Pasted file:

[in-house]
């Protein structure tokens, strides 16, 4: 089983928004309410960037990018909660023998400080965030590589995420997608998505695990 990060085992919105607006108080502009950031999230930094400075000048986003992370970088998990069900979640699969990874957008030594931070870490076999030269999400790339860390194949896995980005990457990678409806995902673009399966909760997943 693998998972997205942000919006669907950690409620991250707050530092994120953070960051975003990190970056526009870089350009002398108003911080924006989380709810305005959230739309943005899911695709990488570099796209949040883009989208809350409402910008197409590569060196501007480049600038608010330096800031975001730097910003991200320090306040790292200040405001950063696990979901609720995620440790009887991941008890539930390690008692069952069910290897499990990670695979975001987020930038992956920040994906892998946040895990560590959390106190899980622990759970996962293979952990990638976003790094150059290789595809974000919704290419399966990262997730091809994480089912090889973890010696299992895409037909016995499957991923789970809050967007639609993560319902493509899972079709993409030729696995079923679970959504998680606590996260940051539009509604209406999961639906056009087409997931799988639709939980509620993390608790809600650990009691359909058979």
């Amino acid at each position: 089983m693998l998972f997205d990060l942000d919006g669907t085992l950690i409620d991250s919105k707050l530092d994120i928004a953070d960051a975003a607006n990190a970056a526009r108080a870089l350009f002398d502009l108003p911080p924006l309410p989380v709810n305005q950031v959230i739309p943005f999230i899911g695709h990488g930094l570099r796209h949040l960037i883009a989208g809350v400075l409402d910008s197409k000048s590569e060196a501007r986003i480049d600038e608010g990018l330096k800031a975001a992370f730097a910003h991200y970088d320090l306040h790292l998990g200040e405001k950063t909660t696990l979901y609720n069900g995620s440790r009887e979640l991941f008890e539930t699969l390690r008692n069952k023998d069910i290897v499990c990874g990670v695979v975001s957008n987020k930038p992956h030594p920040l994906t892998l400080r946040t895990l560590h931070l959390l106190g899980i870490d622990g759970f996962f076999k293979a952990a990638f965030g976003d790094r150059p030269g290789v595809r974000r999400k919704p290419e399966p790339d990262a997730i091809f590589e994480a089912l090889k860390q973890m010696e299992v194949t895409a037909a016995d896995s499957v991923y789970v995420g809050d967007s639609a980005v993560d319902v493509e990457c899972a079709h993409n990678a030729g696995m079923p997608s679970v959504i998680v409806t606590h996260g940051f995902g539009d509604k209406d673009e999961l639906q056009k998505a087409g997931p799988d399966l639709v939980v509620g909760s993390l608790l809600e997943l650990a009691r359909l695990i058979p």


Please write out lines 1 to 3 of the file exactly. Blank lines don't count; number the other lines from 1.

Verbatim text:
[in-house]
């Protein structure tokens, strides 16, 4: 089983928004309410960037990018909660023998400080965030590589995420997608998505695990 990060085992919105607006108080502009950031999230930094400075000048986003992370970088998990069900979640699969990874957008030594931070870490076999030269999400790339860390194949896995980005990457990678409806995902673009399966909760997943 693998998972997205942000919006669907950690409620991250707050530092994120953070960051975003990190970056526009870089350009002398108003911080924006989380709810305005959230739309943005899911695709990488570099796209949040883009989208809350409402910008197409590569060196501007480049600038608010330096800031975001730097910003991200320090306040790292200040405001950063696990979901609720995620440790009887991941008890539930390690008692069952069910290897499990990670695979975001987020930038992956920040994906892998946040895990560590959390106190899980622990759970996962293979952990990638976003790094150059290789595809974000919704290419399966990262997730091809994480089912090889973890010696299992895409037909016995499957991923789970809050967007639609993560319902493509899972079709993409030729696995079923679970959504998680606590996260940051539009509604209406999961639906056009087409997931799988639709939980509620993390608790809600650990009691359909058979």
């Amino acid at each position: 089983m693998l998972f997205d990060l942000d919006g669907t085992l950690i409620d991250s919105k707050l530092d994120i928004a953070d960051a975003a607006n990190a970056a526009r108080a870089l350009f002398d502009l108003p911080p924006l309410p989380v709810n305005q950031v959230i739309p943005f999230i899911g695709h990488g930094l570099r796209h949040l960037i883009a989208g809350v400075l409402d910008s197409k000048s590569e060196a501007r986003i480049d600038e608010g990018l330096k800031a975001a992370f730097a910003h991200y970088d320090l306040h790292l998990g200040e405001k950063t909660t696990l979901y609720n069900g995620s440790r009887e979640l991941f008890e539930t699969l390690r008692n069952k023998d069910i290897v499990c990874g990670v695979v975001s957008n987020k930038p992956h030594p920040l994906t892998l400080r946040t895990l560590h931070l959390l106190g899980i870490d622990g759970f996962f076999k293979a952990a990638f965030g976003d790094r150059p030269g290789v595809r974000r999400k919704p290419e399966p790339d990262a997730i091809f590589e994480a089912l090889k860390q973890m010696e299992v194949t895409a037909a016995d896995s499957v991923y789970v995420g809050d967007s639609a980005v993560d319902v493509e990457c899972a079709h993409n990678a030729g696995m079923p997608s679970v959504i998680v409806t606590h996260g940051f995902g539009d509604k209406d673009e999961l639906q056009k998505a087409g997931p799988d399966l639709v939980v509620g909760s993390l608790l809600e997943l650990a009691r359909l695990i058979p």